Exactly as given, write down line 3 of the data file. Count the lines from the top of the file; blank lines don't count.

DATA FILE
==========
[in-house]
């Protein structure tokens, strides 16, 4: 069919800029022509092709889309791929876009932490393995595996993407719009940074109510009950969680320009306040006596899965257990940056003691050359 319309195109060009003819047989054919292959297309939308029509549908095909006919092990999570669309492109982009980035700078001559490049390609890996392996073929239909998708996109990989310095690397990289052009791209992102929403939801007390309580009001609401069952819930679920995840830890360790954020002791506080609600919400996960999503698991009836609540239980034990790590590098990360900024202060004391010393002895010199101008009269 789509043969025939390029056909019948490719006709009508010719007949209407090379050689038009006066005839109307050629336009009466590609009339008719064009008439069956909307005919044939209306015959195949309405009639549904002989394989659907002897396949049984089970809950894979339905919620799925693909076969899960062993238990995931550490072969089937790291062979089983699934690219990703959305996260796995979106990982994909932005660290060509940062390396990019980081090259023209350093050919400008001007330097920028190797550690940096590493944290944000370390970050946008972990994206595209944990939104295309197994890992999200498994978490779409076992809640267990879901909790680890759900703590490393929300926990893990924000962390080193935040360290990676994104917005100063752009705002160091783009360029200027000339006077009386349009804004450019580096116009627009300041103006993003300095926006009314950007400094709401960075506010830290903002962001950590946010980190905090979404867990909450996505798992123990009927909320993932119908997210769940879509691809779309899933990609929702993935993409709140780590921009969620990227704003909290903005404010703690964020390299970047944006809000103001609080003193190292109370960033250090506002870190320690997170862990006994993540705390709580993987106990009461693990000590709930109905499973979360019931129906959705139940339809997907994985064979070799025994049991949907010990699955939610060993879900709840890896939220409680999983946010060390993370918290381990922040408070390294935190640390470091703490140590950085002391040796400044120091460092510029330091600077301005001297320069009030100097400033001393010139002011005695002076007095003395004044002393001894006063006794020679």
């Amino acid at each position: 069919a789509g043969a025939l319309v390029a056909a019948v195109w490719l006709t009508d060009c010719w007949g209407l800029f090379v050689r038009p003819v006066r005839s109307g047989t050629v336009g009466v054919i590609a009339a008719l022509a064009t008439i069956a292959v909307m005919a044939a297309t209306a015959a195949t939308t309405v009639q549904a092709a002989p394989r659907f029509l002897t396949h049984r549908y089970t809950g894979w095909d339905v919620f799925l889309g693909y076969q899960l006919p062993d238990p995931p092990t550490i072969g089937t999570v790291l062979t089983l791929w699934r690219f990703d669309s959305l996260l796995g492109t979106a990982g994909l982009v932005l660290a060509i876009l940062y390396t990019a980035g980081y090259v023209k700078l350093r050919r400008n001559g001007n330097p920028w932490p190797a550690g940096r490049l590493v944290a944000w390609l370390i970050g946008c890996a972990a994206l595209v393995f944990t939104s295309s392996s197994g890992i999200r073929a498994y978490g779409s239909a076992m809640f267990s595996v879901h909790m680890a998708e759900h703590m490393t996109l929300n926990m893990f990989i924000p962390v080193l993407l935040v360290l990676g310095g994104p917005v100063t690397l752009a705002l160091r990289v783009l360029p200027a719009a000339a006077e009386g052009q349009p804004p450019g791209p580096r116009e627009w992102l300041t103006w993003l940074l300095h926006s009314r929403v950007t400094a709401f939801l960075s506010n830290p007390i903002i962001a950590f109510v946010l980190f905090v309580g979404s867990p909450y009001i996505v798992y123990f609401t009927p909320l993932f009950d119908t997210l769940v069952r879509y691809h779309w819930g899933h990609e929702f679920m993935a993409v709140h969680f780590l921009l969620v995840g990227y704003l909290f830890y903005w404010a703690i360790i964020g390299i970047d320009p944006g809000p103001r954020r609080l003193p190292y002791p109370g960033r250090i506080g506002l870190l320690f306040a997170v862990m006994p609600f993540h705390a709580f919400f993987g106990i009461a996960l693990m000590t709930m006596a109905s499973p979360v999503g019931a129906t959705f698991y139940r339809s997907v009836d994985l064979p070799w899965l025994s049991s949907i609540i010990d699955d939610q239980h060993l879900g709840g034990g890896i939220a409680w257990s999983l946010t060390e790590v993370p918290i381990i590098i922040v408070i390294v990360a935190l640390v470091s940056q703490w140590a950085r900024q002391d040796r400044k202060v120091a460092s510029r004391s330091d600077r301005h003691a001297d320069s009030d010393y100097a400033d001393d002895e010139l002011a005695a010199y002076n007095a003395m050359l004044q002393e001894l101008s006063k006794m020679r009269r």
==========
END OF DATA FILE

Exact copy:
């Amino acid at each position: 069919a789509g043969a025939l319309v390029a056909a019948v195109w490719l006709t009508d060009c010719w007949g209407l800029f090379v050689r038009p003819v006066r005839s109307g047989t050629v336009g009466v054919i590609a009339a008719l022509a064009t008439i069956a292959v909307m005919a044939a297309t209306a015959a195949t939308t309405v009639q549904a092709a002989p394989r659907f029509l002897t396949h049984r549908y089970t809950g894979w095909d339905v919620f799925l889309g693909y076969q899960l006919p062993d238990p995931p092990t550490i072969g089937t999570v790291l062979t089983l791929w699934r690219f990703d669309s959305l996260l796995g492109t979106a990982g994909l982009v932005l660290a060509i876009l940062y390396t990019a980035g980081y090259v023209k700078l350093r050919r400008n001559g001007n330097p920028w932490p190797a550690g940096r490049l590493v944290a944000w390609l370390i970050g946008c890996a972990a994206l595209v393995f944990t939104s295309s392996s197994g890992i999200r073929a498994y978490g779409s239909a076992m809640f267990s595996v879901h909790m680890a998708e759900h703590m490393t996109l929300n926990m893990f990989i924000p962390v080193l993407l935040v360290l990676g310095g994104p917005v100063t690397l752009a705002l160091r990289v783009l360029p200027a719009a000339a006077e009386g052009q349009p804004p450019g791209p580096r116009e627009w992102l300041t103006w993003l940074l300095h926006s009314r929403v950007t400094a709401f939801l960075s506010n830290p007390i903002i962001a950590f109510v946010l980190f905090v309580g979404s867990p909450y009001i996505v798992y123990f609401t009927p909320l993932f009950d119908t997210l769940v069952r879509y691809h779309w819930g899933h990609e929702f679920m993935a993409v709140h969680f780590l921009l969620v995840g990227y704003l909290f830890y903005w404010a703690i360790i964020g390299i970047d320009p944006g809000p103001r954020r609080l003193p190292y002791p109370g960033r250090i506080g506002l870190l320690f306040a997170v862990m006994p609600f993540h705390a709580f919400f993987g106990i009461a996960l693990m000590t709930m006596a109905s499973p979360v999503g019931a129906t959705f698991y139940r339809s997907v009836d994985l064979p070799w899965l025994s049991s949907i609540i010990d699955d939610q239980h060993l879900g709840g034990g890896i939220a409680w257990s999983l946010t060390e790590v993370p918290i381990i590098i922040v408070i390294v990360a935190l640390v470091s940056q703490w140590a950085r900024q002391d040796r400044k202060v120091a460092s510029r004391s330091d600077r301005h003691a001297d320069s009030d010393y100097a400033d001393d002895e010139l002011a005695a010199y002076n007095a003395m050359l004044q002393e001894l101008s006063k006794m020679r009269r």